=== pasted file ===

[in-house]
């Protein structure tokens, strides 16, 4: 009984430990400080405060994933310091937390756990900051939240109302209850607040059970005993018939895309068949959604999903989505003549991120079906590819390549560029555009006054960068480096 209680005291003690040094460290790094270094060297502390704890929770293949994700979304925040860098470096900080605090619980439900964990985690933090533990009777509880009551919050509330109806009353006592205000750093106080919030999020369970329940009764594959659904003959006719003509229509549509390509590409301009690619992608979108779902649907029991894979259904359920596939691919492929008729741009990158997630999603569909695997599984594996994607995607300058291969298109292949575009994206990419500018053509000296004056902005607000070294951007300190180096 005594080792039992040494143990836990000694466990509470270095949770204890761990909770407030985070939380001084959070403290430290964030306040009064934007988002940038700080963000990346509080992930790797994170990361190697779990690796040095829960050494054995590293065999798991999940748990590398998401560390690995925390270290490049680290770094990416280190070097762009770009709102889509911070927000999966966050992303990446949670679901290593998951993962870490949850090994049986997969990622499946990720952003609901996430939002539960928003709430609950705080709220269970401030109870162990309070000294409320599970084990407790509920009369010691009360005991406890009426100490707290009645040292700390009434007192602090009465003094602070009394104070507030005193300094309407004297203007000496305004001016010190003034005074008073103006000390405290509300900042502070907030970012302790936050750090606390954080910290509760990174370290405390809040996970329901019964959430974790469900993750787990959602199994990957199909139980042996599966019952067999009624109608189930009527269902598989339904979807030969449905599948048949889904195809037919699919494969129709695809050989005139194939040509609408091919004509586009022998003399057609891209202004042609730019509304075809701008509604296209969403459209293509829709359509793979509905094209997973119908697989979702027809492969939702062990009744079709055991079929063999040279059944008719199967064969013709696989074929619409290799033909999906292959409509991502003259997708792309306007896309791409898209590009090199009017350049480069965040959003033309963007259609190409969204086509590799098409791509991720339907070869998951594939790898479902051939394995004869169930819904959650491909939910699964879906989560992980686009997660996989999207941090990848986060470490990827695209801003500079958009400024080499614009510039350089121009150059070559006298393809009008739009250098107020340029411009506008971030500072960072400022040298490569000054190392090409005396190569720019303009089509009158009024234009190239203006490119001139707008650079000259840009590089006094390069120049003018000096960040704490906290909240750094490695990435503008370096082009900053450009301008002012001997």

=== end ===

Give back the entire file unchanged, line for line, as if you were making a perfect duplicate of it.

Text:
[in-house]
């Protein structure tokens, strides 16, 4: 009984430990400080405060994933310091937390756990900051939240109302209850607040059970005993018939895309068949959604999903989505003549991120079906590819390549560029555009006054960068480096 209680005291003690040094460290790094270094060297502390704890929770293949994700979304925040860098470096900080605090619980439900964990985690933090533990009777509880009551919050509330109806009353006592205000750093106080919030999020369970329940009764594959659904003959006719003509229509549509390509590409301009690619992608979108779902649907029991894979259904359920596939691919492929008729741009990158997630999603569909695997599984594996994607995607300058291969298109292949575009994206990419500018053509000296004056902005607000070294951007300190180096 005594080792039992040494143990836990000694466990509470270095949770204890761990909770407030985070939380001084959070403290430290964030306040009064934007988002940038700080963000990346509080992930790797994170990361190697779990690796040095829960050494054995590293065999798991999940748990590398998401560390690995925390270290490049680290770094990416280190070097762009770009709102889509911070927000999966966050992303990446949670679901290593998951993962870490949850090994049986997969990622499946990720952003609901996430939002539960928003709430609950705080709220269970401030109870162990309070000294409320599970084990407790509920009369010691009360005991406890009426100490707290009645040292700390009434007192602090009465003094602070009394104070507030005193300094309407004297203007000496305004001016010190003034005074008073103006000390405290509300900042502070907030970012302790936050750090606390954080910290509760990174370290405390809040996970329901019964959430974790469900993750787990959602199994990957199909139980042996599966019952067999009624109608189930009527269902598989339904979807030969449905599948048949889904195809037919699919494969129709695809050989005139194939040509609408091919004509586009022998003399057609891209202004042609730019509304075809701008509604296209969403459209293509829709359509793979509905094209997973119908697989979702027809492969939702062990009744079709055991079929063999040279059944008719199967064969013709696989074929619409290799033909999906292959409509991502003259997708792309306007896309791409898209590009090199009017350049480069965040959003033309963007259609190409969204086509590799098409791509991720339907070869998951594939790898479902051939394995004869169930819904959650491909939910699964879906989560992980686009997660996989999207941090990848986060470490990827695209801003500079958009400024080499614009510039350089121009150059070559006298393809009008739009250098107020340029411009506008971030500072960072400022040298490569000054190392090409005396190569720019303009089509009158009024234009190239203006490119001139707008650079000259840009590089006094390069120049003018000096960040704490906290909240750094490695990435503008370096082009900053450009301008002012001997």